Volume 95, Issue 25

Wednesday, October 17, 2001
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Sher shares new look at historical Truscott case

La Costa: a taste of Europe right here in London, ON

Watchmen release innovative collection

Outside the box

Watchmen release innovative collection

Disc of the Week

The Watchmen


It's been three years since Winnipeg-bred rockers The Watchmen released their last album, Silent Radar, and judging from their new release, Slomotion, a lot can happen in three years.

For starters, long-time drummer Sammy Kohn has parted ways with the band. Instead of finding a replacement, guitarist Joey Serlin, vocalist Daniel Greaves and bassist Ken Tizzard turned to drum machines and Pro Tools software to create exciting new sounds without changing the group's dynamics.

Those expecting the old school equation of bass+guitar+drums=rock will certainly be surprised with the electronic beats that dominate Slomotion's 8 new tracks.

The Watchmen have completely modified and amplified their previously guitar-driven sound in lieu of melodic, ambient tracks such as "I Like It." Even their previous hit "Stereo" has been remixed and re-introduced in a wild new drum and bass style.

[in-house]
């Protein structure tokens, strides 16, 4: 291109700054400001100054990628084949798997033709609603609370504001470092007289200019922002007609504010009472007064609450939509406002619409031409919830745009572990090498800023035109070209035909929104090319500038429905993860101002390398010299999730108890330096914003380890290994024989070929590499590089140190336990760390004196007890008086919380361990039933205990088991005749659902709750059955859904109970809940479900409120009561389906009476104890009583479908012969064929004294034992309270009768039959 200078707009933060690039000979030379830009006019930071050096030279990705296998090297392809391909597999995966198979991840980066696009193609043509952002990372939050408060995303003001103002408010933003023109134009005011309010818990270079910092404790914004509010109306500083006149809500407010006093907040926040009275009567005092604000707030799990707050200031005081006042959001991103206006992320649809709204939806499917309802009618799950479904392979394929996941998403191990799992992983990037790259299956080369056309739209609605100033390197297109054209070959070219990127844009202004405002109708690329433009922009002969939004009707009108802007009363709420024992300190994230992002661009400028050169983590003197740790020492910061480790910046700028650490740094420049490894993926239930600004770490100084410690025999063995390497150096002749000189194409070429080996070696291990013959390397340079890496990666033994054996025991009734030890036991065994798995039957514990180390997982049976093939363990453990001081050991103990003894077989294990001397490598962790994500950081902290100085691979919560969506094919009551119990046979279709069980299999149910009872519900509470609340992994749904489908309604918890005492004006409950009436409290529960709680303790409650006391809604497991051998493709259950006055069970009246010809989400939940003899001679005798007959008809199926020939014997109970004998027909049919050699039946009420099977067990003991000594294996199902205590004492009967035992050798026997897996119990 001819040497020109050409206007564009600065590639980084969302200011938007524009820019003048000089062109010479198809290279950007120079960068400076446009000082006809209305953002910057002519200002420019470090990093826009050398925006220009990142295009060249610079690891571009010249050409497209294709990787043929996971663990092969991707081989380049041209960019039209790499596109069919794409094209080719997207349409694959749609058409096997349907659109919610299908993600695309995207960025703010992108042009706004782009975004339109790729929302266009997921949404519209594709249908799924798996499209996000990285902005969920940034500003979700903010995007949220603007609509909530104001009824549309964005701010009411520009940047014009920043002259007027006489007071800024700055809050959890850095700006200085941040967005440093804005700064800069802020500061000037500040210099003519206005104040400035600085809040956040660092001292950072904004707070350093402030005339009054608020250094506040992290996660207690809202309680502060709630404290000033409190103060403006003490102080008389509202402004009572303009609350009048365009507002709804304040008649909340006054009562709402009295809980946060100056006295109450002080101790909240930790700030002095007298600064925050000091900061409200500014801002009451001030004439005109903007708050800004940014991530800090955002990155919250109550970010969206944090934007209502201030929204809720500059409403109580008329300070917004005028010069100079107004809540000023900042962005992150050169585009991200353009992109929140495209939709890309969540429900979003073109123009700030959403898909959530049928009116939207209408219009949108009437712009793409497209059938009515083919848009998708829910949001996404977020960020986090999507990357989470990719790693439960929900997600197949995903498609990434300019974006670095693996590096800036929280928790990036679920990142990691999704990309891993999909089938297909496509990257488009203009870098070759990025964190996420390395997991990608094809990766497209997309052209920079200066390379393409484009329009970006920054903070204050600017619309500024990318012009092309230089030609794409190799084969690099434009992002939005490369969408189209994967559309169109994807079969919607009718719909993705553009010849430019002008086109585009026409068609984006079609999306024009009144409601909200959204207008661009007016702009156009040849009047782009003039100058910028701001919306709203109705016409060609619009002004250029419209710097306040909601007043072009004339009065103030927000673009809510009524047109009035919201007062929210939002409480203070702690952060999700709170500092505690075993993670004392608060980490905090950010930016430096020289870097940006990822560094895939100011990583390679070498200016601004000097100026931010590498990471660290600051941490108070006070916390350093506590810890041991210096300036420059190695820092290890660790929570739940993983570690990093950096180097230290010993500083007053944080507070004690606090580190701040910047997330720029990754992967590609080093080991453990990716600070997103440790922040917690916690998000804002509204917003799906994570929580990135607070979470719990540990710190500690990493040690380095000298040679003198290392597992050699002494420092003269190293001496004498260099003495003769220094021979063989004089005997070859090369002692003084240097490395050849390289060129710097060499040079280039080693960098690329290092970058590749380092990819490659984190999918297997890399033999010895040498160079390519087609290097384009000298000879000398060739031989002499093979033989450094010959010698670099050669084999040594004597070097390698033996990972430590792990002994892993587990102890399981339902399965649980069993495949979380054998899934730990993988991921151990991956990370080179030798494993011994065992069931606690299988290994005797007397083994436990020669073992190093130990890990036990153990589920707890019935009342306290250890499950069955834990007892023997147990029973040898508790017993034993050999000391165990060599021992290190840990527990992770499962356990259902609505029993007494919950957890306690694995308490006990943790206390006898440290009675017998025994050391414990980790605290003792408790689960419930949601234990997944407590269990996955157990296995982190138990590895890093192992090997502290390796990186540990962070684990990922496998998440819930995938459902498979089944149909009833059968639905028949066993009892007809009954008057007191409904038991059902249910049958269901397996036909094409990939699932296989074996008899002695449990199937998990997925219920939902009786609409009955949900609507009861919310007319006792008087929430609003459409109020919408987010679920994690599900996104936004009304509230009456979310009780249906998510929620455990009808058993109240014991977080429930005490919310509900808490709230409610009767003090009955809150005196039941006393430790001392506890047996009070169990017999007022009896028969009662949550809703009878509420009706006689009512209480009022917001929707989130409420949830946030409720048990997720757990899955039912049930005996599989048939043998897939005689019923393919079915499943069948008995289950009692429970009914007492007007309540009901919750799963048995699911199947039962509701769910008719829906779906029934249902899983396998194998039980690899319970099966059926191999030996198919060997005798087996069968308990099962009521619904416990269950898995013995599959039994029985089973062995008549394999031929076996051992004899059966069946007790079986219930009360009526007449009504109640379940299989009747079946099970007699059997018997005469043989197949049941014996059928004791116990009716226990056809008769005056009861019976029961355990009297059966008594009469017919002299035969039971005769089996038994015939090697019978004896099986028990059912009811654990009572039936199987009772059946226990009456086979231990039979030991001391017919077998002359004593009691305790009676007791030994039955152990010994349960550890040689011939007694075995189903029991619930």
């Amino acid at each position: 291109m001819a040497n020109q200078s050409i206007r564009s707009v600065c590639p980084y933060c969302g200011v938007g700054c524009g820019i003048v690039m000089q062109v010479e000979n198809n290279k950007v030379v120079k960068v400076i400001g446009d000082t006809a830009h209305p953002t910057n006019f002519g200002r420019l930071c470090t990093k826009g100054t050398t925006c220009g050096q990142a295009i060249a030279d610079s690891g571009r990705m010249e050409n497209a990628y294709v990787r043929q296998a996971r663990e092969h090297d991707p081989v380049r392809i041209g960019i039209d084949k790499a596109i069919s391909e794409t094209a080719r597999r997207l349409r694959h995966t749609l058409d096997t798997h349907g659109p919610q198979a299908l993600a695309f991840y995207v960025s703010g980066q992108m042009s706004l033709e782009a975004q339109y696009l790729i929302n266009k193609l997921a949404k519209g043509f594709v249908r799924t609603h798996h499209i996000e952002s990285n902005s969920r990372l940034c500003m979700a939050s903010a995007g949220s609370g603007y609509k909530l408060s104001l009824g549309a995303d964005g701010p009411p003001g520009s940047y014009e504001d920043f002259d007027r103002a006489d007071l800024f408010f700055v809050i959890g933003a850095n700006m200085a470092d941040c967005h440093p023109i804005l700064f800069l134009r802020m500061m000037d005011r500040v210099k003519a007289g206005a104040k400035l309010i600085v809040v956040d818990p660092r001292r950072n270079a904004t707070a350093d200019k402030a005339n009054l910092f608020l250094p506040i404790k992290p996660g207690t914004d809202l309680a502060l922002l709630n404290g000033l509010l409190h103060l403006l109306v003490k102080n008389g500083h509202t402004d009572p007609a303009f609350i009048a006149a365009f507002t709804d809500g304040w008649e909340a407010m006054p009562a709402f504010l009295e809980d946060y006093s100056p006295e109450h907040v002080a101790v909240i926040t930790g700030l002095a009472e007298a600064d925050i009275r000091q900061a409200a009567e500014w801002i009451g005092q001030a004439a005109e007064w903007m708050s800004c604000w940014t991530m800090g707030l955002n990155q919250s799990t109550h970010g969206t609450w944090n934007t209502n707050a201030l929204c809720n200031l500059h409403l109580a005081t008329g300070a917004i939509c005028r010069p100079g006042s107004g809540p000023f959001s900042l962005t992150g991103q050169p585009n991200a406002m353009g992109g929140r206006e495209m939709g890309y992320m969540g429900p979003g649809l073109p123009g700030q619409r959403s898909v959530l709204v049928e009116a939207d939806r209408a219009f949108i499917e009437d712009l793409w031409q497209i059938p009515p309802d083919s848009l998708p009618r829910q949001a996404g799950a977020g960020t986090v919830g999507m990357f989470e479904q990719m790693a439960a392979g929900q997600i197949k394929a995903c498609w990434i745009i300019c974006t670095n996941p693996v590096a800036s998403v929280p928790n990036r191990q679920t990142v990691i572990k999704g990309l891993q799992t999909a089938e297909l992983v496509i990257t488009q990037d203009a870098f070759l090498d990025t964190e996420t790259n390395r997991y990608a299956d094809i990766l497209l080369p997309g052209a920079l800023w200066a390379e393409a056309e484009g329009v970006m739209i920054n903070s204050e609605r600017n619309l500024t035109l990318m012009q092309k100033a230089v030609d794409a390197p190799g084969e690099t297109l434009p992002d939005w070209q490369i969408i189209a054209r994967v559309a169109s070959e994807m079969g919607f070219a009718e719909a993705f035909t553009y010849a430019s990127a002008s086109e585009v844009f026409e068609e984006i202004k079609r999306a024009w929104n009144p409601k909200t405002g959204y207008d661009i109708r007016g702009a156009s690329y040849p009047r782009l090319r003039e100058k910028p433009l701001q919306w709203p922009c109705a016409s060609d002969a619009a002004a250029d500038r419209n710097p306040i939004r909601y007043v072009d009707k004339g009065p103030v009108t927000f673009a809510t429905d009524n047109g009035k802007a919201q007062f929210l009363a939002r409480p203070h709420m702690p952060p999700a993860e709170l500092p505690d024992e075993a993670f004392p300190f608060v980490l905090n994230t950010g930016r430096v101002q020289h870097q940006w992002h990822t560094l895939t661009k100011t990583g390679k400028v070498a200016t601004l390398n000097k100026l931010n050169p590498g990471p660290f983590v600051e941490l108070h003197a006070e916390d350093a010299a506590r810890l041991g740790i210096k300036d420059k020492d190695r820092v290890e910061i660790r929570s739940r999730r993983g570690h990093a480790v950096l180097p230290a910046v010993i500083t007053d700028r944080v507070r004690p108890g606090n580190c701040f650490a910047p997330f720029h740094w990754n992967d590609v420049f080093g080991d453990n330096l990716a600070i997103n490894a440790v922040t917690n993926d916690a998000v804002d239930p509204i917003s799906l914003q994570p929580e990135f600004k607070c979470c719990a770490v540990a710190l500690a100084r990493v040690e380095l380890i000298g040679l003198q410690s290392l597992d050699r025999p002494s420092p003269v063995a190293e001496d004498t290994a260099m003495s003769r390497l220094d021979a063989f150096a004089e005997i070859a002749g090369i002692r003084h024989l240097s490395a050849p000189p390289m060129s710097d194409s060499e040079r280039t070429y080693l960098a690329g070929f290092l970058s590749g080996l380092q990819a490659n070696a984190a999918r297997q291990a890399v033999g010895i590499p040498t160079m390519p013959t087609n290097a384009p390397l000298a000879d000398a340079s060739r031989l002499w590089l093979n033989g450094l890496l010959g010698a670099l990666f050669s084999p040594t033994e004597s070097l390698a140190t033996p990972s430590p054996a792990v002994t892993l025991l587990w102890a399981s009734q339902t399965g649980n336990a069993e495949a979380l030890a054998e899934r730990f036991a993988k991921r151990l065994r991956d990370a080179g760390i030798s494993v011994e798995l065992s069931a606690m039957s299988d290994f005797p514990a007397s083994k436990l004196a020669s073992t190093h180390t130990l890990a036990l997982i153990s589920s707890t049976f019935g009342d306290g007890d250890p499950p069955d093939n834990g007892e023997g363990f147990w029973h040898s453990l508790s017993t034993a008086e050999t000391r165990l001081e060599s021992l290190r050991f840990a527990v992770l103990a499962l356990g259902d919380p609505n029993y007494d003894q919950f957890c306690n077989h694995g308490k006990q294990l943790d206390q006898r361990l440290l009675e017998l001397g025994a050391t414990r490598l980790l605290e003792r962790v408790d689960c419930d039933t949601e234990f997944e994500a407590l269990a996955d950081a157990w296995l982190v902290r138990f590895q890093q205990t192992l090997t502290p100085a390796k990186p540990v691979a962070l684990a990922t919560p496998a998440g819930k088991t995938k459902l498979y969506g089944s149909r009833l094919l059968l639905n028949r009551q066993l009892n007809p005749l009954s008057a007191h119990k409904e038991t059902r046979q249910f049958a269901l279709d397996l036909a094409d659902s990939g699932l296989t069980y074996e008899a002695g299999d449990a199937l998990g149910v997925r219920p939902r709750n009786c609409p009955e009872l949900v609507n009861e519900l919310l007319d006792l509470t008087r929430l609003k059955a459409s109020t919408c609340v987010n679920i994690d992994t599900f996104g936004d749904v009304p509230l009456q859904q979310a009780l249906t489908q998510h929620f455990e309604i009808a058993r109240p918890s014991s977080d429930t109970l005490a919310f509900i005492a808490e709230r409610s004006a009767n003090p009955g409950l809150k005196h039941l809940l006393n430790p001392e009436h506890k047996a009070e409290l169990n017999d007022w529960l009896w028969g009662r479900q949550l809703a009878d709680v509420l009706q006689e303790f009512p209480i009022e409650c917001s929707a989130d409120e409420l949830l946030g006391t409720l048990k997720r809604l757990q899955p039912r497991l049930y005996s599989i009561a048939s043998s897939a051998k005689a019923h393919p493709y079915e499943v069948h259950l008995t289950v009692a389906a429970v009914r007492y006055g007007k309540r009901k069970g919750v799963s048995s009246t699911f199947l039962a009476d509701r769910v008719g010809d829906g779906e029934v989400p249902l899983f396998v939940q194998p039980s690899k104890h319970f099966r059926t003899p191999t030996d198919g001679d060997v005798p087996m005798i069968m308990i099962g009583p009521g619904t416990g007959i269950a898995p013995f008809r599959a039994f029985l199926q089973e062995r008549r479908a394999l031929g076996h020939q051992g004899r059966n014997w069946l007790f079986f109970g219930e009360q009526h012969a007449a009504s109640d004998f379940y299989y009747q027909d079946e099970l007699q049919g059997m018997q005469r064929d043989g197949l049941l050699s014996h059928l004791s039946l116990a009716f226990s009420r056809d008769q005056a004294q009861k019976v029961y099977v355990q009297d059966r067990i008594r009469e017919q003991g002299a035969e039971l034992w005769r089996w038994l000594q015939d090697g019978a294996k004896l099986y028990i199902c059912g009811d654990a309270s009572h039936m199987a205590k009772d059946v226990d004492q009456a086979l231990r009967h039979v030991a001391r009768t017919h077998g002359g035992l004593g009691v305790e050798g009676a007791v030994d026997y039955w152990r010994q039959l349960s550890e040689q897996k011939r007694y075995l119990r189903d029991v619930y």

The band members recorded the majority of tracks as individual parts in the comfort of their homes. Eventually, they met in the studio and, with the help of producer Rhys Fulber (Delerium) and DJ Iain, put the parts together to form Slomotion's innovative collection of songs.

Hardcore fans of the band's old sound may reject ambitiously experimental tracks like "Together," which features an abundance of electronic drum beats and layered, almost choral vocals.

The beautiful ballad "No Longer Mine" seems to be the middle ground between the Watchmen's past and future, as it features minimal electronic tinkering and instead, focuses on Greaves' soulful trademark vocals.

Included with the new disc is a greatest hits CD featuring nine of the Watchmen's best songs from their four previous albums. The greatest hits disc is titled Rewind, while the new disc is called Fast Forward.

Overall, Slomotion is a great record that acts as a testament to a talented Canadian band who's not afraid to grow.

–Maggie Wrobel

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Copyright The Gazette 2001